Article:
The Left has an anti-Semitism problem, which was confirmed by events at the 2017 Labour Party conference. Some party members called for the expulsion of Jewish groups. Others refused to condemn Holocaust denial and questioned whether someone with anti-Semitic attitudes should necessarily be barred from the party.
Film director Ken Loach, a longtime party member and leading Corbyn supporter, dismissed the charges of anti-Semitism as ‘mood music’ designed to create hostility towards Corbyn and told the BBC he could not condemn Holocaust denial because ‘history is for us all to discuss’.
He then segued into a condemnation of Israel and the original sin of its founding. Loach and party leaders (those closest to Corbyn) refuse to acknowledge the existence of anti-Semitism within the party, despite the fact the official charged with investigating the matter insisted that the comments he received from Labour Party members on this topic made his ‘hair stand up’ and were ‘redolent of the 1930s’.
In August 2018, the Mail published photographs of Corbyn participating in a wreath-laying ceremony to honour members of the Black September faction of the PLO who were the architects of the massacre of Israeli athletes at the 1972 Munich Olympics
Labour faced new criticism in April 2018 when it was revealed that Sameh Habeeb, founder and editor of the Palestine Telegraph, a journal that had published 9/11 conspiracy theories, anti-Semitic cartoons and Holocaust-denial stories, was put forward as a Labour council candidate in Northwood, in North-West London.
The spread of this tolerance for anti-Semitic sentiment was further revealed when reporters discovered that more than a dozen senior staffers who worked for Corbyn and the Labour Party’s Shadow Chancellor were members of social media sites that contained anti-Semitic and violent messages, including posts that called Hitler a great man and threatened to kill Prime Minister Theresa May.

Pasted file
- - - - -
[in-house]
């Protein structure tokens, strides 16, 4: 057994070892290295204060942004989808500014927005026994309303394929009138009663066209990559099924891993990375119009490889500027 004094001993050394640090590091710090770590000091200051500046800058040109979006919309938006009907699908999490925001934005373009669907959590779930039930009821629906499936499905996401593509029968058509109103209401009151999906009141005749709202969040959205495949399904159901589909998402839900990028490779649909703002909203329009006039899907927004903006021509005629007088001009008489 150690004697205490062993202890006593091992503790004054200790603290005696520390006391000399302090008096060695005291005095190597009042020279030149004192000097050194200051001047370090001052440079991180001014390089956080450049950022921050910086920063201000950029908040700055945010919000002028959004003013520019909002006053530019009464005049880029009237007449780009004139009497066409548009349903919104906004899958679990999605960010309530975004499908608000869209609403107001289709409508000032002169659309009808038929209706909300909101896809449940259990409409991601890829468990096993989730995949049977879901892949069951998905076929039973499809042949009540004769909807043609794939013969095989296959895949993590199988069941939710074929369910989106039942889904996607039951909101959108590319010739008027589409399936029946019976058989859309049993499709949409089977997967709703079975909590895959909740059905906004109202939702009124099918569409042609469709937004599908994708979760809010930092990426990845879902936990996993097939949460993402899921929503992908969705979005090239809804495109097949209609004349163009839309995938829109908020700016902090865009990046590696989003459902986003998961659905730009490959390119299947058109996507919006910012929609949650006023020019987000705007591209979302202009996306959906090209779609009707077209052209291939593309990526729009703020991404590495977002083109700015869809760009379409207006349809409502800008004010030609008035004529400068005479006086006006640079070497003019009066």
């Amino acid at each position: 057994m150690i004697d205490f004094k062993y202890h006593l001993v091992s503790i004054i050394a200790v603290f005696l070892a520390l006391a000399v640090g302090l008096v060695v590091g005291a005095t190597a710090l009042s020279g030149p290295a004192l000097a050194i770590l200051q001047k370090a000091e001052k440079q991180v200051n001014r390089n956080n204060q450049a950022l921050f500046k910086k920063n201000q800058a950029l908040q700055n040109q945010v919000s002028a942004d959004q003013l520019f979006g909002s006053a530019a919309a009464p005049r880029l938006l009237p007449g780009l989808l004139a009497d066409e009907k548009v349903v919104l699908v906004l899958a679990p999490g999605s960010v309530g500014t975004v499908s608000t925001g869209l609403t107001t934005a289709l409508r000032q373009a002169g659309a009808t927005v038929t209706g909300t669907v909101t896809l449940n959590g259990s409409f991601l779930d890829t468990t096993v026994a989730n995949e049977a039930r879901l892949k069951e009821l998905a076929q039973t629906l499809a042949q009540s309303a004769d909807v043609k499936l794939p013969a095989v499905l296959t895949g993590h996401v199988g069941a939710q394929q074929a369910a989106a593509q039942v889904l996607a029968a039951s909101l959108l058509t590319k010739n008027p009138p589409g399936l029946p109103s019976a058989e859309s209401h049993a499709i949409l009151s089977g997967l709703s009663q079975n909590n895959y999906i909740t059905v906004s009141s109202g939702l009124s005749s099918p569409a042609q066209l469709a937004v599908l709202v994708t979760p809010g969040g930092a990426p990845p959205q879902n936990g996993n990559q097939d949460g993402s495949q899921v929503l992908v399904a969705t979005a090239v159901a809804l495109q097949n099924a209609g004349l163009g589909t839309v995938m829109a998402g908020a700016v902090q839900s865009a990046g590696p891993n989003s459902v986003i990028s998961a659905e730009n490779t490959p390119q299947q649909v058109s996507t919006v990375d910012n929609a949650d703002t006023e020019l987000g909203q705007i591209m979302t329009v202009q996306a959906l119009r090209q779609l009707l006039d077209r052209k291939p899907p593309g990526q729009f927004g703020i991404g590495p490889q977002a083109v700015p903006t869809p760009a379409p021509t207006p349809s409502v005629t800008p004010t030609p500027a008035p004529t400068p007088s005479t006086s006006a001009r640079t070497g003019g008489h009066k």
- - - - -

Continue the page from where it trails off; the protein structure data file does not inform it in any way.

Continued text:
More than 20 Facebook pages associated with Corbyn and Labour contain Holocaust denial, anti-Semitic, misogynist and violent messages. These sites have more than 400,000 members.
One of them, a Facebook group called Jeremy Corbyn Leads Us To Victory, contained an Israeli flag on which the Star of David had been replaced with a swastika.
Another site carried a post stating that ‘six million is a fallacy’, while yet another contended that ‘the Holocaust was a big lie’.
Some of the posts were so laced with expressions of violent extremism that a former Independent Reviewer of Terrorism Legislation suggested that they be investigated by the police.
When confronted with evidence that proves their assertions wrong, Corbyn and his associates routinely fall back on a number of familiar explanations, which include claims that the comments and articles in question are not anti-Semitic, but merely anti-Israel, or that they had not seen the offensive posts.
Another one of his close allies dismissed the allegations of anti-Semitism as coming from Jewish ‘Trump’ supporters who were ‘making [it] up’.
When it was first reported he had said this, he denied having made the comments and said he’d been misquoted. Then a tape surfaced, proving he had done so. The fact he spoke out in response to a letter, signed by 68 UK rabbis and accusing Corbyn of failing to stamp out anti-Semitism inside the party, only made matters worse.
Recently, Labour had to do another about-face. Though Corbyn’s office has insisted he does not support blanket boycotts and sanctions of Israel, only those of items produced in West Bank settlements, footage emerged from 2015 of his participation in a panel in Ireland in which he called for a blanket boycott of Israel ‘to be part and parcel of the legal process and for sanctions against Israel’.
This array of self-contradictory stances, convoluted corrections and reversals leaves many people, including some of Corbyn’s closest allies, unsettled.
In March 2018, the Board of Deputies of British Jews and Jewish Leadership Council decided they’d had enough and sent an open letter to the Labour Party in which they stated: ‘Again and again, Jeremy Corbyn has sided with anti-Semites rather than Jews.
‘At best, this derives from the far-Left’s obsessive hatred of Zionism, Zionists and Israel. At worst, it suggests a conspiratorial worldview in which mainstream Jewish communities are believed to be a hostile entity, a class enemy.’
Corbyn’s response was conciliatory: ‘I recognise that anti-Semitism has surfaced within the Labour Party and has too often been dismissed as simply a matter of a few bad apples.’